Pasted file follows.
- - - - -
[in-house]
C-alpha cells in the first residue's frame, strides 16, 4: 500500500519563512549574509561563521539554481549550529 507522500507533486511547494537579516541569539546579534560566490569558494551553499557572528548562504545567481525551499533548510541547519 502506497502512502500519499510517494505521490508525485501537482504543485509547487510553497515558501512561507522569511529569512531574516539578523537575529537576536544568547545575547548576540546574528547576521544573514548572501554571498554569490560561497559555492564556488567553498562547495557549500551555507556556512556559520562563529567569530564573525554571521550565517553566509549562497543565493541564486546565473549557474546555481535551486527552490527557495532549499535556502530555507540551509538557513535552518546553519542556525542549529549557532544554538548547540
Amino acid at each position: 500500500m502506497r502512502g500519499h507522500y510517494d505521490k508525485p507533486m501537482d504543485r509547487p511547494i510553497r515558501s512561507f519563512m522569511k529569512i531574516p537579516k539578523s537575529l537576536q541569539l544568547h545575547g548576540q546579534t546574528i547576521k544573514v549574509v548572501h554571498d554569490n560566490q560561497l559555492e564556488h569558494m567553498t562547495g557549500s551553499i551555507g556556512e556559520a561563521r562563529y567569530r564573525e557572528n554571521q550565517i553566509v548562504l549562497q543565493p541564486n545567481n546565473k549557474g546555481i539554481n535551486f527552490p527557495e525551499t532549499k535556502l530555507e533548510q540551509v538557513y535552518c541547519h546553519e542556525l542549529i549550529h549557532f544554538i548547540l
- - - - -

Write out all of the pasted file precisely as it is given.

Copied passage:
[in-house]
C-alpha cells in the first residue's frame, strides 16, 4: 500500500519563512549574509561563521539554481549550529 507522500507533486511547494537579516541569539546579534560566490569558494551553499557572528548562504545567481525551499533548510541547519 502506497502512502500519499510517494505521490508525485501537482504543485509547487510553497515558501512561507522569511529569512531574516539578523537575529537576536544568547545575547548576540546574528547576521544573514548572501554571498554569490560561497559555492564556488567553498562547495557549500551555507556556512556559520562563529567569530564573525554571521550565517553566509549562497543565493541564486546565473549557474546555481535551486527552490527557495532549499535556502530555507540551509538557513535552518546553519542556525542549529549557532544554538548547540
Amino acid at each position: 500500500m502506497r502512502g500519499h507522500y510517494d505521490k508525485p507533486m501537482d504543485r509547487p511547494i510553497r515558501s512561507f519563512m522569511k529569512i531574516p537579516k539578523s537575529l537576536q541569539l544568547h545575547g548576540q546579534t546574528i547576521k544573514v549574509v548572501h554571498d554569490n560566490q560561497l559555492e564556488h569558494m567553498t562547495g557549500s551553499i551555507g556556512e556559520a561563521r562563529y567569530r564573525e557572528n554571521q550565517i553566509v548562504l549562497q543565493p541564486n545567481n546565473k549557474g546555481i539554481n535551486f527552490p527557495e525551499t532549499k535556502l530555507e533548510q540551509v538557513y535552518c541547519h546553519e542556525l542549529i549550529h549557532f544554538i548547540l